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The Wrack

The Wrack is the Wells Reserve blog, our collective logbook on the web.

Farm to Force

Posted by | August 25, 2013

Is the sun setting or rising on farming in Maine?

The following was originally published in the Biddeford-Saco Journal Tribune Thursday edition, 8/22/13:

Wendell Berry said “do unto those downstream as you would have those upstream do unto you.” Situated at the mouths of three rivers, the Wells Reserve at Laudholm is downstream from most of York County. This summer, I’ve been thinking a lot about what’s upstream, particularly farms.

At first glance, Maine doesn’t seem ideal for farming. Our colonial history is a litany of famines and failed harvests. We get some of the least sun of the Lower 48; our soils are the rock-filled remains of mile-high glaciers. Winters, though shorter than they used to be, still bookend a shockingly brief growing season. Why would anyone think of farming here?

And yet they do, and in increasing numbers. Add a little lime, and our acidic soils start to bear fruit.  Maine leads the world in brown egg and blueberry production, and what is Aroostook if not synonymous with spuds? As a further bonus, Maine’s farmers were going organic and sustainable decades before those words had even sprouted in the consumer vocabulary.

Folks at the State Department of Agriculture, the UMaine Cooperative Extension, and the Maine Organic Farmers and Gardeners Association envision a future for Maine that includes more agriculture. With 1.25 million acres under cultivation, we’re still small potatoes compared to the nation’s breadbasket, but at least for New England, Maine has the potential to meet an increasing share of the region’s food needs. The Maine Farmland Trust says that we could, with enough capital and labor, boost production to nearly 4 million acres and virtually eliminate our reliance on produce, dairy and meats imported “from away.”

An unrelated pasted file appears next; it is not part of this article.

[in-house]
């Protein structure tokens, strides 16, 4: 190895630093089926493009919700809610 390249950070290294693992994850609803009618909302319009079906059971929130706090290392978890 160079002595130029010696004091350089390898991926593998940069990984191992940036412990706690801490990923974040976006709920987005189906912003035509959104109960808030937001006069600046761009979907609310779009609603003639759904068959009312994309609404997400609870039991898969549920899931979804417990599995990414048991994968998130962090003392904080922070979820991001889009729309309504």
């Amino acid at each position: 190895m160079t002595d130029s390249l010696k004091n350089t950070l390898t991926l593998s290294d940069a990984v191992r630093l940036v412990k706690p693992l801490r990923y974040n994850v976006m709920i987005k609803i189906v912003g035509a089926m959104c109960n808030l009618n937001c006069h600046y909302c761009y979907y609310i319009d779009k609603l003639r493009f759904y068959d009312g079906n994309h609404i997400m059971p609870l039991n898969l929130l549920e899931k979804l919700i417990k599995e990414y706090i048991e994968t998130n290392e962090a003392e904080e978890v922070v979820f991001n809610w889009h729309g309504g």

Farming is destined to be a larger part of Maine’s future. Downstream, I have some questions.

Will the water quality of our rivers and bays survive a quadrupling of acreage? And is our climate reliable enough to invest in farming? While the greenhouse gases our society is releasing today will, downstream in time, create a longer growing season here in Maine, do we foresee any other benefits from global warming?

The Wells Reserve at Laudholm, a former farm, is evidence that farming in Maine is not the easiest row to hoe. Do this generation’s farmers have the perseverance for such a fickle, grueling occupation?

I expect they do. But do federal and state regulations still keep the bar too high for a return of the individual family farm? The Farm Bill languishes in Congress; to date, with the amputation of the bill’s nutrition assistance program, only cruelty seems to be making any progress in Washington. Other proposed rule changes will likely continue to favor large agribusiness over small farmers. If corporate growers return to this land of Rachel Carson, can they commit to farming pesticide-free?

I want farming to blossom to Maine. I want it to guarantee our food security, alleviate hunger, bring a new generation back to the land. These are questions I’m asking a panel of experts next week at the Reserve. I hope you’ll ask them too.

Nik Charov is president of Laudholm Trust, the nonprofit partner of the Wells National Estuarine Research Reserve in Wells, Maine. His Journal Tribune column, “Between Two Worlds,” ventures forth from the intersection of art and science, past and future, animal and vegetable. More at

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